Events are perhaps not as scary when it is expected and not a surprise. And somehow, I felt more at peace with his death than any other I had encountered up until then (though still, any patient’s death is never “easy to deal with”).   It led me to think how much good could potentially come out of a palliative care service/hospice at the hospital and community.  If we cannot cure them of their diseases, at least we can lessen their suffering and preserve their dignity at the end of life.

The prisoner’s pain

Only a few times in my training have I treated prisoners who were still serving their sentence, sometimes handcuffed, and under the watch of nearby guards as they come into the hospital for treatment. This patient came to the hospital with right upper quadrant abdominal pain and a known history of hepatitis C. He was treated for acute hepatitis. As he clinically improved, he however continued to complain of mild lingering pain despite pain medicines given. Upon further questioning, it turned out he did not want to return to prison and thus had hope to delay his discharge but complaining of pain.  Being such a subjective experience, he still very well could have had pain, but likely, it was another sort of pain he had—one related to the trauma and injustice he had experienced—per his account.  And thus, what I did offer was a listening ear to hear out his story and offering hope and comfort as best as one human being could offer to another fellow human being while in one of life’s troughs. Unfortunately for this prisoner, because he was clinically improved and his acute abdominal pain was resolved, he had to be discharged back to prison.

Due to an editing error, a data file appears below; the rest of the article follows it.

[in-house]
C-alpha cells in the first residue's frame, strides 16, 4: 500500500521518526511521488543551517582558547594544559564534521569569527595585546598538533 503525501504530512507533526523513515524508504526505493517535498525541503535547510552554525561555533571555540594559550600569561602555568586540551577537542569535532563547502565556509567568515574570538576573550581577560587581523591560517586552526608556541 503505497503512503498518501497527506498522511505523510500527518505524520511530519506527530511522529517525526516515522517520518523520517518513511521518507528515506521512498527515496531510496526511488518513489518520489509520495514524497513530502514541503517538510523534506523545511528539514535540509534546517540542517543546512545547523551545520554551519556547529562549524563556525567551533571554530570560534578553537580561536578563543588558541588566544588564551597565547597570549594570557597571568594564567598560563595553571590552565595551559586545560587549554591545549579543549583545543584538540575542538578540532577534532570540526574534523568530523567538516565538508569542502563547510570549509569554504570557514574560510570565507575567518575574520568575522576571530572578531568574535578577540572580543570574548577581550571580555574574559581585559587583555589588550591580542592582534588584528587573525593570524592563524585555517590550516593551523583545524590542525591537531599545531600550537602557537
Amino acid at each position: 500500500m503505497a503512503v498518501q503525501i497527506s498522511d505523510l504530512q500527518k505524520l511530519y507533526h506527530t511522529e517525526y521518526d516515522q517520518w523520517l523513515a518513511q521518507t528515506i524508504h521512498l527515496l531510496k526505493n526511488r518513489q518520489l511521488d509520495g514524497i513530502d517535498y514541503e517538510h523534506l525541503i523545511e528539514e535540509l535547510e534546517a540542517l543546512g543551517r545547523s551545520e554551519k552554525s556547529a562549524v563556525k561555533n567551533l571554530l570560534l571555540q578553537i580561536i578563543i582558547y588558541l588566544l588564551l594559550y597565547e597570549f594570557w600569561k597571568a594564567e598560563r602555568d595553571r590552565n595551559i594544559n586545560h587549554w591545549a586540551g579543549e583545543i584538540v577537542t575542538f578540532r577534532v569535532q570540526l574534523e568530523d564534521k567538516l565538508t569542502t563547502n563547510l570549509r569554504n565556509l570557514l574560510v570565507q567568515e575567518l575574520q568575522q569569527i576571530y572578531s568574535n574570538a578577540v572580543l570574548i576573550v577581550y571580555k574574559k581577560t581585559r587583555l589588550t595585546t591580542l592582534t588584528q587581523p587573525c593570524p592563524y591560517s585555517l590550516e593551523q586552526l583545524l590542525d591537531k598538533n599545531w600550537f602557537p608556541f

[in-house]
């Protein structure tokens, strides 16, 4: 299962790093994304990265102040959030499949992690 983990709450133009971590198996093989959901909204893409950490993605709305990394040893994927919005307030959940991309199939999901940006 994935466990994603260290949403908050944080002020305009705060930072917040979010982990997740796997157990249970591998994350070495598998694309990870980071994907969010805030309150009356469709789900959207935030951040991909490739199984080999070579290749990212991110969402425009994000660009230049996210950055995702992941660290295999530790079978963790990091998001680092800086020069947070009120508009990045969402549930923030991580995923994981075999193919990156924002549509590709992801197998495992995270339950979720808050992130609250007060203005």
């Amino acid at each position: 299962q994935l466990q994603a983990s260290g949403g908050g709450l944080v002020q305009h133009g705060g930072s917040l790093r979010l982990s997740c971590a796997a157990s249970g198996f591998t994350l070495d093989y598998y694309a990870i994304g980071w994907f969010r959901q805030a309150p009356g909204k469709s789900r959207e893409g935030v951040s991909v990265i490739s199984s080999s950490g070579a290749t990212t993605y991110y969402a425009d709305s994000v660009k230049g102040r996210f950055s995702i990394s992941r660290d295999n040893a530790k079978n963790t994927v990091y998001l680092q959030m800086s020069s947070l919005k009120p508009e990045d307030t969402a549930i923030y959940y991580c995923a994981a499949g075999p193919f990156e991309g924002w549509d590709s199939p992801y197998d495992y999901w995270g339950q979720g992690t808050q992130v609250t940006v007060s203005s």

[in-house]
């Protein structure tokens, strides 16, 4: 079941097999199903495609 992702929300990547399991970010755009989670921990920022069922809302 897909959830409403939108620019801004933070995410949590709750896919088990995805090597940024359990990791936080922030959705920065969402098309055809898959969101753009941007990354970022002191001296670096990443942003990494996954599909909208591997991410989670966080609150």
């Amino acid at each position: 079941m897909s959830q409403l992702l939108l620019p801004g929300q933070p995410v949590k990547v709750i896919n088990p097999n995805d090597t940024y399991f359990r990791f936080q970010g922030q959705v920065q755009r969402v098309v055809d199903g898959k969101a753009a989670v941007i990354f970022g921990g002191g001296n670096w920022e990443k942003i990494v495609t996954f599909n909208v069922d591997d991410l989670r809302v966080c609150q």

The NGO community